How do you determine if the series the converges conditionally, absolutely or diverges given #Sigma (-1)^(n+1)/(n+1)^2# from #[1,oo)#?

Answer 1

See below.

Considering that

#L=sum_(k=1)^oo 1/k^2 = pi^2/6# (Basel problem)

we have

#L = sum_(k=1)^oo 1/(2k)^2 + sum_(k=1)^oo 1/(2k-1)^2 = S_p+S_i#

but

#S_p = 1/4 L# then
#S_p-S_i = 1/4L-(L-1/4L)= -L/2 = -pi^2/12#

then

#sum_(k=1)^oo(-1)^k/k^2 = -pi^2/12# so converges
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Answer 2

#sum_(n=1)^oo (-1)^(n+1)/(n+1)^2#

is absolutely convergent.

By direct comparison we can see that for #n>=1#:
#1/(n+1)^2 < 1/n^2#

As:

#sum_(n=1)^oo 1/n^2#
is convergent based on the #p#-series test, then also:
#sum_(n=1)^oo 1/(n+1)^2#

is convergent, and:

#sum_(n=1)^oo (-1)^(n+1)/(n+1)^2#

is absolutely convergent.

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Answer 3

To determine the convergence behavior of the series ( \sum_{n=1}^{\infty} \frac{(-1)^{n+1}}{(n+1)^2} ), we can use the alternating series test and the absolute convergence test.

First, let's check for absolute convergence:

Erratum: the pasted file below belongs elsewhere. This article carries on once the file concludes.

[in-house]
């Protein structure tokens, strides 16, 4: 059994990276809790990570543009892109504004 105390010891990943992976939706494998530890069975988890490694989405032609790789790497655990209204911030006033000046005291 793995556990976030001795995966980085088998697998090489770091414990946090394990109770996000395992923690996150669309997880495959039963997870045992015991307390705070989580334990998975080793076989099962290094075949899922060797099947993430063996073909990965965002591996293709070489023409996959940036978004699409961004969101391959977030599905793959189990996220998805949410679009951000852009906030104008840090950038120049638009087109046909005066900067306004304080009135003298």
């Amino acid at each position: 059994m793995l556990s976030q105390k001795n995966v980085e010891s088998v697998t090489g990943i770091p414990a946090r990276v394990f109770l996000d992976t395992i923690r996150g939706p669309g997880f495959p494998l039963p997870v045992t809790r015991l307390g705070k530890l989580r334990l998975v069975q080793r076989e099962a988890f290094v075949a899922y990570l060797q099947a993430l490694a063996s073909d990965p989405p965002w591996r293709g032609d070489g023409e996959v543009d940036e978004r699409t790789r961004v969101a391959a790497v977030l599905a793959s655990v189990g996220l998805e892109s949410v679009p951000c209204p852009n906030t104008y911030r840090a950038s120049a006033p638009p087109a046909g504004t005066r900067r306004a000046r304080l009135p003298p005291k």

[ \sum_{n=1}^{\infty} \left| \frac{(-1)^{n+1}}{(n+1)^2} \right| = \sum_{n=1}^{\infty} \frac{1}{(n+1)^2} ]

This series is a convergent p-series with ( p = 2 ), so it converges absolutely.

Next, let's check for conditional convergence using the alternating series test. The series ( \sum_{n=1}^{\infty} \frac{(-1)^{n+1}}{(n+1)^2} ) alternates signs and the absolute values of its terms decrease monotonically to zero.

Therefore, since the series converges absolutely, it also converges conditionally.

In summary:

  • The series converges absolutely because ( \sum_{n=1}^{\infty} \frac{1}{(n+1)^2} ) converges.
  • The series also converges conditionally because it satisfies the conditions of the alternating series test.
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Answer from HIX Tutor

When evaluating a one-sided limit, you need to be careful when a quantity is approaching zero since its sign is different depending on which way it is approaching zero from. Let us look at some examples.

When evaluating a one-sided limit, you need to be careful when a quantity is approaching zero since its sign is different depending on which way it is approaching zero from. Let us look at some examples.

When evaluating a one-sided limit, you need to be careful when a quantity is approaching zero since its sign is different depending on which way it is approaching zero from. Let us look at some examples.

When evaluating a one-sided limit, you need to be careful when a quantity is approaching zero since its sign is different depending on which way it is approaching zero from. Let us look at some examples.

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